Improving gender equality in Georgia’s armed forces

  • 21 Feb. 2018 - 23 Feb. 2018
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  • Last updated: 26 Feb. 2018 10:10

As the armed forces of various countries open up more positions to women, striving for gender equality and reducing barriers for the meaningful participation of women in the military is increasingly important. The Science for Peace and Security (SPS) Programme supports a project to improve the conditions of women in Georgia’s armed forces.

“We believe that a diverse force is a better force and to support this diversity and to retain force effectiveness, we need to build a barrier-free environment,’‘ said levan Izoria, Georgian Minister of Defence, at the opening of an experts’ workshop sponsored by the SPS Programme, held in Tbilisi from 21 to 23 February 2018. “We are building armed forces free from any type of harassment, abuse or violence, where every serviceman and woman feels supported, encouraged and considered.”

During this workshop, international experts set the scene for an assessment of the current experiences of men and women in the Georgian Armed Forces. They considered how international good practice in gender-responsive climate assessments in armed forces might be applied.

The workshop also identified appropriate methods for conducting the assessment, such as surveys and focus groups, and to plan the next steps of this SPS initiative.

Assessing the experience of personnel

In November 2017, NATO and Georgia launched this two-year project to develop and execute a so-called organisational climate assessment concerning gender equality, harassment and abuse in the armed forces of Georgia.

The climate assessment is designed to provide those in command with an independent evaluation of the experience of personnel in their unit and the opportunity to address issues which may arise during their leadership. The project will also provide training to Georgian defence ministry personnel to design and execute climate surveys and assessments, and analyse the data collected.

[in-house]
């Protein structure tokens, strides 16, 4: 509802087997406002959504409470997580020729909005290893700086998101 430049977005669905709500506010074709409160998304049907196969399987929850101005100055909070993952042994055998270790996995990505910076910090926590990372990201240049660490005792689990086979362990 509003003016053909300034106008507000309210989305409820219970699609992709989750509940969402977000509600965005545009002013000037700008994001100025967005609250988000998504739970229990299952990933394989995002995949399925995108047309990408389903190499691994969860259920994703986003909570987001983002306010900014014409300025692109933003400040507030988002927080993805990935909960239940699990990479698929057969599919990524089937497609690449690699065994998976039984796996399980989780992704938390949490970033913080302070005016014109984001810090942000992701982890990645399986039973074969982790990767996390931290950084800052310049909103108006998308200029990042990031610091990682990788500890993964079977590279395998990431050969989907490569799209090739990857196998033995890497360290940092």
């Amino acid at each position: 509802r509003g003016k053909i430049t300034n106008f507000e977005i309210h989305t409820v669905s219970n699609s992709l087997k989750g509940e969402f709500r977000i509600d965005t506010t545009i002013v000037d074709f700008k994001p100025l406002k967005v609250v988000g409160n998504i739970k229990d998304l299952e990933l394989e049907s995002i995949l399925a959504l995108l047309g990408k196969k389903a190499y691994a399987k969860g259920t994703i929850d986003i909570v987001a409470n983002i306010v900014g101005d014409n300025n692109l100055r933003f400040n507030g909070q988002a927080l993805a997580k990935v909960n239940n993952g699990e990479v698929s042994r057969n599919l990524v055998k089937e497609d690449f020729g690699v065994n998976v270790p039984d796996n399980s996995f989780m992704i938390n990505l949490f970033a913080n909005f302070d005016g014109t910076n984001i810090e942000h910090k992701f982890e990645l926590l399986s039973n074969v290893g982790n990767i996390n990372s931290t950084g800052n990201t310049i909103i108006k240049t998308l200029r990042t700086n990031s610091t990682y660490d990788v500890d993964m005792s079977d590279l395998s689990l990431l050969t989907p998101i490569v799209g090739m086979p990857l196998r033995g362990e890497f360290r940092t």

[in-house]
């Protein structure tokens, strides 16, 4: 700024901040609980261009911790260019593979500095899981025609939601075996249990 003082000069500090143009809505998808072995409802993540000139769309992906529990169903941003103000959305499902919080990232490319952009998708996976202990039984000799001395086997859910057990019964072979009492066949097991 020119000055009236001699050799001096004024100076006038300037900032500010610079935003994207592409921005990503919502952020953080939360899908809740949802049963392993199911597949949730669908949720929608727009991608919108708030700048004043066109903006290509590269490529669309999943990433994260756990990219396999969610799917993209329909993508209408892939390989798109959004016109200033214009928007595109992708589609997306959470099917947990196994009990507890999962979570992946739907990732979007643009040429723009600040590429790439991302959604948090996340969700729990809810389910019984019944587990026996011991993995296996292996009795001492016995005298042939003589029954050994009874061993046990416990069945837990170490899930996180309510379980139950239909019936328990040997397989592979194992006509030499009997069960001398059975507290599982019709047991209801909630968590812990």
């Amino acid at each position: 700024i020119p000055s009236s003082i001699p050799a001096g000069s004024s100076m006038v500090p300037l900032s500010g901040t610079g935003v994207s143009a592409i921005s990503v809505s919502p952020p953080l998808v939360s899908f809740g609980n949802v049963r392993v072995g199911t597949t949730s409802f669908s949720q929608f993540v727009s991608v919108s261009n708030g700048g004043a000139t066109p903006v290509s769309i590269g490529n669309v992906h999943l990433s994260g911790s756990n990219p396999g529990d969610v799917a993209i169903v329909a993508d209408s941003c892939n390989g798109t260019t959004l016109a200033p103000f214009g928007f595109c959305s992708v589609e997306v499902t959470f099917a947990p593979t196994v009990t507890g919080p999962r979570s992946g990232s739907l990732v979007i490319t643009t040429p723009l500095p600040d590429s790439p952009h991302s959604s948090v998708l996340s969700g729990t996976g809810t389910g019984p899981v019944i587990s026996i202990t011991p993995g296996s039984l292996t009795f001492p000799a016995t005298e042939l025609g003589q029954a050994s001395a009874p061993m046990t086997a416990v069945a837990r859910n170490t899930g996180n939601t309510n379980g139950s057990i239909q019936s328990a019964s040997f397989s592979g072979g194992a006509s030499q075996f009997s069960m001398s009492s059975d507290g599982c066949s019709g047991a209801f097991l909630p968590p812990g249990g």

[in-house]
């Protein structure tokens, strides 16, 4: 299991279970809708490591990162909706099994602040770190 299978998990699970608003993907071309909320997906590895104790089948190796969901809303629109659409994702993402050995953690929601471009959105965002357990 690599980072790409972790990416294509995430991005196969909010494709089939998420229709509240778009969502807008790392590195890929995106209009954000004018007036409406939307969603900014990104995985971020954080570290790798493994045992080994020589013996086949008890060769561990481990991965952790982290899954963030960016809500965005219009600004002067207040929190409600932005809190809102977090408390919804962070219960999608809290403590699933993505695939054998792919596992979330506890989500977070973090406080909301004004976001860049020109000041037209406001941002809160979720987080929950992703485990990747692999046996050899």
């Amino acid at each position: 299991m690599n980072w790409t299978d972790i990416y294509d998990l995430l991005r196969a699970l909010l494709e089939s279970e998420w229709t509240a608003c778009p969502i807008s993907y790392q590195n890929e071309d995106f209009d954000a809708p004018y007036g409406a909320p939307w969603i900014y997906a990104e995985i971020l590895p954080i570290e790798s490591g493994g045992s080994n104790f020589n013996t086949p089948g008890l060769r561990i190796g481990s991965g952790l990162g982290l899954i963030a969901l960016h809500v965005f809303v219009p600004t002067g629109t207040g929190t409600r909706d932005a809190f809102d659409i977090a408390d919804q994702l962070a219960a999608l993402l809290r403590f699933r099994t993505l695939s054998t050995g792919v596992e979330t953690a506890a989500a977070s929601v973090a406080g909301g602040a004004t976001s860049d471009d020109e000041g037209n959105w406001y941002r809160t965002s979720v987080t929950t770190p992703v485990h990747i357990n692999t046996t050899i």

While gender equality is a focus, the project aims to improve the conditions for both men and women in the armed forces. “Ensuring good working conditions for both men and women in the military is key for having effective armed forces,” said Dr Jamie Shea, NATO Deputy Assistant Secretary General for Emerging Security Challenges.

Building high standards of professional accountability

This SPS initiative falls in a period of a major transformation process of the Georgian defence system, aimed at enhancing capabilities and resilience and increasing interoperability with NATO.

We are determined to build a NATO standard, reliable, effective, affordable and sustainable force structure, manned with professional, quality personnel ensured with the necessary conditions and healthy environment to be able to efficiently perform their military duties,” emphasised Defence Minister Izoria  

“Focusing on achieving gender equality helps armed forces to improve their responsiveness to communities they operate amongst, as well as get the best from their personnel and meet the highest standards of professional accountability,” explained Megan Bastick, Gender and Security Fellow at the Geneva Centre for the Democratic Control of Armed Forces (DCAF), an intergovernmental foundation and think-tank. “Understanding the experiences of men and women in the armed forces is a necessary first step towards gender equality goals.”

The SPS project enjoys high-level political support from both the Georgian Ministry of Defence and the Prime Minister’s Special Representative for Gender Equality, Sopo Japaridze, and receives strong practical support from Spain and the United Kingdom.

The Slovenian and Swiss chapters of DCAF contribute to this project by sharing expertise and offering training.

Other current projects with Georgia

This project is one of the most recent SPS initiatives with Georgia, an active partner under the NATO SPS Programme. Georgian scientists and experts are also involved in a project that develops innovative technology to help contain underground blasts and in a regional initiative to reduce the risk of geohazards to the Enguri hydro-electrical facility, an important element of Georgia’s energy infrastructure.